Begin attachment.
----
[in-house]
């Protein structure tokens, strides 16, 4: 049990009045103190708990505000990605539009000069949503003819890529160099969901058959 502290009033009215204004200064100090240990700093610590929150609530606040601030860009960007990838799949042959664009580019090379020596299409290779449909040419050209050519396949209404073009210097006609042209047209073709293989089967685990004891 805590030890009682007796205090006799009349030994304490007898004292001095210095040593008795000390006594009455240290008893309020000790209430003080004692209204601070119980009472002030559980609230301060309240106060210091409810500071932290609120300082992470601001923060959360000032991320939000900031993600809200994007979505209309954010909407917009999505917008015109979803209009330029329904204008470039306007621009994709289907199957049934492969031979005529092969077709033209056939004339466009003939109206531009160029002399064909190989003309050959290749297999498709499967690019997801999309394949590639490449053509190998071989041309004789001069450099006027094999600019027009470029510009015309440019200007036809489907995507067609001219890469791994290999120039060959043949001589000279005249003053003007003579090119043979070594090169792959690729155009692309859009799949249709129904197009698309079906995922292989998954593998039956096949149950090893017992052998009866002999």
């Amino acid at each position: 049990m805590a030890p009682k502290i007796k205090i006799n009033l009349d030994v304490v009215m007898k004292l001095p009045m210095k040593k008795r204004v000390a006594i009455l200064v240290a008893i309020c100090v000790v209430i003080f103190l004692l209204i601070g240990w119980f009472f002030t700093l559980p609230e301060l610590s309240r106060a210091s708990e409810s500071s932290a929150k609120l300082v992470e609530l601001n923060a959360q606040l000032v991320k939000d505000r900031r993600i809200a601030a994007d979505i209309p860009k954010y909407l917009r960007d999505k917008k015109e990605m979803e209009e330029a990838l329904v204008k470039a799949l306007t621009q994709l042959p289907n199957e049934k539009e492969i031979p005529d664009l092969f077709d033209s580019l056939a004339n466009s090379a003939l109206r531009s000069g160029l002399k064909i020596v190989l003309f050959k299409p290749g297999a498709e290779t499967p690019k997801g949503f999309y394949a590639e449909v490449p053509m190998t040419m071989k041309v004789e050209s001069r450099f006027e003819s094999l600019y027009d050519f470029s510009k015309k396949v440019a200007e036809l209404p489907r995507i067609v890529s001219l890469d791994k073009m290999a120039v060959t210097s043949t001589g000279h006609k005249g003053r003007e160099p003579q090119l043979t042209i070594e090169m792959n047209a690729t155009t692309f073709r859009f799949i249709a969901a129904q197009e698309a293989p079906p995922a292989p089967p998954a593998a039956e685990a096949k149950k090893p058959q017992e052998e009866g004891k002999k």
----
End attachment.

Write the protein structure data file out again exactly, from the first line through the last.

[in-house]
């Protein structure tokens, strides 16, 4: 049990009045103190708990505000990605539009000069949503003819890529160099969901058959 502290009033009215204004200064100090240990700093610590929150609530606040601030860009960007990838799949042959664009580019090379020596299409290779449909040419050209050519396949209404073009210097006609042209047209073709293989089967685990004891 805590030890009682007796205090006799009349030994304490007898004292001095210095040593008795000390006594009455240290008893309020000790209430003080004692209204601070119980009472002030559980609230301060309240106060210091409810500071932290609120300082992470601001923060959360000032991320939000900031993600809200994007979505209309954010909407917009999505917008015109979803209009330029329904204008470039306007621009994709289907199957049934492969031979005529092969077709033209056939004339466009003939109206531009160029002399064909190989003309050959290749297999498709499967690019997801999309394949590639490449053509190998071989041309004789001069450099006027094999600019027009470029510009015309440019200007036809489907995507067609001219890469791994290999120039060959043949001589000279005249003053003007003579090119043979070594090169792959690729155009692309859009799949249709129904197009698309079906995922292989998954593998039956096949149950090893017992052998009866002999």
């Amino acid at each position: 049990m805590a030890p009682k502290i007796k205090i006799n009033l009349d030994v304490v009215m007898k004292l001095p009045m210095k040593k008795r204004v000390a006594i009455l200064v240290a008893i309020c100090v000790v209430i003080f103190l004692l209204i601070g240990w119980f009472f002030t700093l559980p609230e301060l610590s309240r106060a210091s708990e409810s500071s932290a929150k609120l300082v992470e609530l601001n923060a959360q606040l000032v991320k939000d505000r900031r993600i809200a601030a994007d979505i209309p860009k954010y909407l917009r960007d999505k917008k015109e990605m979803e209009e330029a990838l329904v204008k470039a799949l306007t621009q994709l042959p289907n199957e049934k539009e492969i031979p005529d664009l092969f077709d033209s580019l056939a004339n466009s090379a003939l109206r531009s000069g160029l002399k064909i020596v190989l003309f050959k299409p290749g297999a498709e290779t499967p690019k997801g949503f999309y394949a590639e449909v490449p053509m190998t040419m071989k041309v004789e050209s001069r450099f006027e003819s094999l600019y027009d050519f470029s510009k015309k396949v440019a200007e036809l209404p489907r995507i067609v890529s001219l890469d791994k073009m290999a120039v060959t210097s043949t001589g000279h006609k005249g003053r003007e160099p003579q090119l043979t042209i070594e090169m792959n047209a690729t155009t692309f073709r859009f799949i249709a969901a129904q197009e698309a293989p079906p995922a292989p089967p998954a593998a039956e685990a096949k149950k090893p058959q017992e052998e009866g004891k002999k």